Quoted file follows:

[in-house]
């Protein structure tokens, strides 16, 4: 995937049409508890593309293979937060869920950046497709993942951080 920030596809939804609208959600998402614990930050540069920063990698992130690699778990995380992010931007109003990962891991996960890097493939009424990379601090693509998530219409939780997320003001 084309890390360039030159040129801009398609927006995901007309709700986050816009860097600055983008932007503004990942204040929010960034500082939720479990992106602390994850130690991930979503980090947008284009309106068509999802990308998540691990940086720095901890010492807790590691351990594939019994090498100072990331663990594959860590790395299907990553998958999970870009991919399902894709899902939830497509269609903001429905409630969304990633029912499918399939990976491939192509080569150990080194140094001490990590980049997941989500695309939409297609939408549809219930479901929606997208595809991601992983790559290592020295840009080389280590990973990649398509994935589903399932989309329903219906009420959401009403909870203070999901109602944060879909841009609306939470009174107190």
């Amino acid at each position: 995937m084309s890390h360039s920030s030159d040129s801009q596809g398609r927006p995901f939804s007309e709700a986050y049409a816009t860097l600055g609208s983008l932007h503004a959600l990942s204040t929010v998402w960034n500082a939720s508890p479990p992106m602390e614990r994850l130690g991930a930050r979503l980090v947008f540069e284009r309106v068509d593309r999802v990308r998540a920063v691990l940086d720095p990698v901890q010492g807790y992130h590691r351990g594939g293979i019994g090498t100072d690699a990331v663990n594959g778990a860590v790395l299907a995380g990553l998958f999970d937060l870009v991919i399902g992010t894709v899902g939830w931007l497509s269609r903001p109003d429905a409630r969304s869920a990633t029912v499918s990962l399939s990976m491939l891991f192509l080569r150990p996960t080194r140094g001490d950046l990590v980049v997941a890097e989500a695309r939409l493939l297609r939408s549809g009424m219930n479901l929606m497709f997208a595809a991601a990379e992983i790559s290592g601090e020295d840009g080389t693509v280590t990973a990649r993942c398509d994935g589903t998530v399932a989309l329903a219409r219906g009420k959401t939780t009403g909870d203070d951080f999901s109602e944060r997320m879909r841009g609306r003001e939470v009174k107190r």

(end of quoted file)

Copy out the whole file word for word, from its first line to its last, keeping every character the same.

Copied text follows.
[in-house]
């Protein structure tokens, strides 16, 4: 995937049409508890593309293979937060869920950046497709993942951080 920030596809939804609208959600998402614990930050540069920063990698992130690699778990995380992010931007109003990962891991996960890097493939009424990379601090693509998530219409939780997320003001 084309890390360039030159040129801009398609927006995901007309709700986050816009860097600055983008932007503004990942204040929010960034500082939720479990992106602390994850130690991930979503980090947008284009309106068509999802990308998540691990940086720095901890010492807790590691351990594939019994090498100072990331663990594959860590790395299907990553998958999970870009991919399902894709899902939830497509269609903001429905409630969304990633029912499918399939990976491939192509080569150990080194140094001490990590980049997941989500695309939409297609939408549809219930479901929606997208595809991601992983790559290592020295840009080389280590990973990649398509994935589903399932989309329903219906009420959401009403909870203070999901109602944060879909841009609306939470009174107190």
């Amino acid at each position: 995937m084309s890390h360039s920030s030159d040129s801009q596809g398609r927006p995901f939804s007309e709700a986050y049409a816009t860097l600055g609208s983008l932007h503004a959600l990942s204040t929010v998402w960034n500082a939720s508890p479990p992106m602390e614990r994850l130690g991930a930050r979503l980090v947008f540069e284009r309106v068509d593309r999802v990308r998540a920063v691990l940086d720095p990698v901890q010492g807790y992130h590691r351990g594939g293979i019994g090498t100072d690699a990331v663990n594959g778990a860590v790395l299907a995380g990553l998958f999970d937060l870009v991919i399902g992010t894709v899902g939830w931007l497509s269609r903001p109003d429905a409630r969304s869920a990633t029912v499918s990962l399939s990976m491939l891991f192509l080569r150990p996960t080194r140094g001490d950046l990590v980049v997941a890097e989500a695309r939409l493939l297609r939408s549809g009424m219930n479901l929606m497709f997208a595809a991601a990379e992983i790559s290592g601090e020295d840009g080389t693509v280590t990973a990649r993942c398509d994935g589903t998530v399932a989309l329903a219409r219906g009420k959401t939780t009403g909870d203070d951080f999901s109602e944060r997320m879909r841009g609306r003001e939470v009174k107190r």